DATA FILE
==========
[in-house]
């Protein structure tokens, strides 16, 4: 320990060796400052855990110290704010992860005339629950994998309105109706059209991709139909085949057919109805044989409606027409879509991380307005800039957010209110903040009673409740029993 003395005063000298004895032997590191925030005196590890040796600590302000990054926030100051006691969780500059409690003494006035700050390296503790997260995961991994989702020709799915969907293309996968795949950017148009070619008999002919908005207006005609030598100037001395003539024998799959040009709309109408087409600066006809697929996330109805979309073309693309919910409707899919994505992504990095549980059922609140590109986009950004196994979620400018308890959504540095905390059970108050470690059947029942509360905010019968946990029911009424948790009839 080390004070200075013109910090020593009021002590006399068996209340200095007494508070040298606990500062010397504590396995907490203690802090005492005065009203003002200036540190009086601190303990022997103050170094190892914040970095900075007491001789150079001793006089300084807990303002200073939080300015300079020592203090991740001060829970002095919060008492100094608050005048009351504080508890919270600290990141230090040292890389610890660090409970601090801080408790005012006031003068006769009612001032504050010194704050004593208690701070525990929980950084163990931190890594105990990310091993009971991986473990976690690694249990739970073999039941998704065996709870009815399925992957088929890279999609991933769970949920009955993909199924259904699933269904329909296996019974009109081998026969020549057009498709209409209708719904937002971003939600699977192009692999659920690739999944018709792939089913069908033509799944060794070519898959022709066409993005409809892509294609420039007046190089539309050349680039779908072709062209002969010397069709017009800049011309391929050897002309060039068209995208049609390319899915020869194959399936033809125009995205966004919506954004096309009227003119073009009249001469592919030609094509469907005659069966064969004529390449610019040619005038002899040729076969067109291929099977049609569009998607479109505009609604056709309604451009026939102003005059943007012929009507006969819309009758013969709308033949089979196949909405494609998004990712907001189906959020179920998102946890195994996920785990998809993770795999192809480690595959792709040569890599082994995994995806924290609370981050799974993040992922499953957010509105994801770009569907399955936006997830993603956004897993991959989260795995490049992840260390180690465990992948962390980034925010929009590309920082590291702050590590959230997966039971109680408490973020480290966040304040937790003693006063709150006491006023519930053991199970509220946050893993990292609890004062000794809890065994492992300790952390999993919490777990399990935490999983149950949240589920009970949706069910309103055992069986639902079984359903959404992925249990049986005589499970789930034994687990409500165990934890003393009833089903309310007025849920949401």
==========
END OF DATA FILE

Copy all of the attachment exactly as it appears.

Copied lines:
[in-house]
């Protein structure tokens, strides 16, 4: 320990060796400052855990110290704010992860005339629950994998309105109706059209991709139909085949057919109805044989409606027409879509991380307005800039957010209110903040009673409740029993 003395005063000298004895032997590191925030005196590890040796600590302000990054926030100051006691969780500059409690003494006035700050390296503790997260995961991994989702020709799915969907293309996968795949950017148009070619008999002919908005207006005609030598100037001395003539024998799959040009709309109408087409600066006809697929996330109805979309073309693309919910409707899919994505992504990095549980059922609140590109986009950004196994979620400018308890959504540095905390059970108050470690059947029942509360905010019968946990029911009424948790009839 080390004070200075013109910090020593009021002590006399068996209340200095007494508070040298606990500062010397504590396995907490203690802090005492005065009203003002200036540190009086601190303990022997103050170094190892914040970095900075007491001789150079001793006089300084807990303002200073939080300015300079020592203090991740001060829970002095919060008492100094608050005048009351504080508890919270600290990141230090040292890389610890660090409970601090801080408790005012006031003068006769009612001032504050010194704050004593208690701070525990929980950084163990931190890594105990990310091993009971991986473990976690690694249990739970073999039941998704065996709870009815399925992957088929890279999609991933769970949920009955993909199924259904699933269904329909296996019974009109081998026969020549057009498709209409209708719904937002971003939600699977192009692999659920690739999944018709792939089913069908033509799944060794070519898959022709066409993005409809892509294609420039007046190089539309050349680039779908072709062209002969010397069709017009800049011309391929050897002309060039068209995208049609390319899915020869194959399936033809125009995205966004919506954004096309009227003119073009009249001469592919030609094509469907005659069966064969004529390449610019040619005038002899040729076969067109291929099977049609569009998607479109505009609604056709309604451009026939102003005059943007012929009507006969819309009758013969709308033949089979196949909405494609998004990712907001189906959020179920998102946890195994996920785990998809993770795999192809480690595959792709040569890599082994995994995806924290609370981050799974993040992922499953957010509105994801770009569907399955936006997830993603956004897993991959989260795995490049992840260390180690465990992948962390980034925010929009590309920082590291702050590590959230997966039971109680408490973020480290966040304040937790003693006063709150006491006023519930053991199970509220946050893993990292609890004062000794809890065994492992300790952390999993919490777990399990935490999983149950949240589920009970949706069910309103055992069986639902079984359903959404992925249990049986005589499970789930034994687990409500165990934890003393009833089903309310007025849920949401």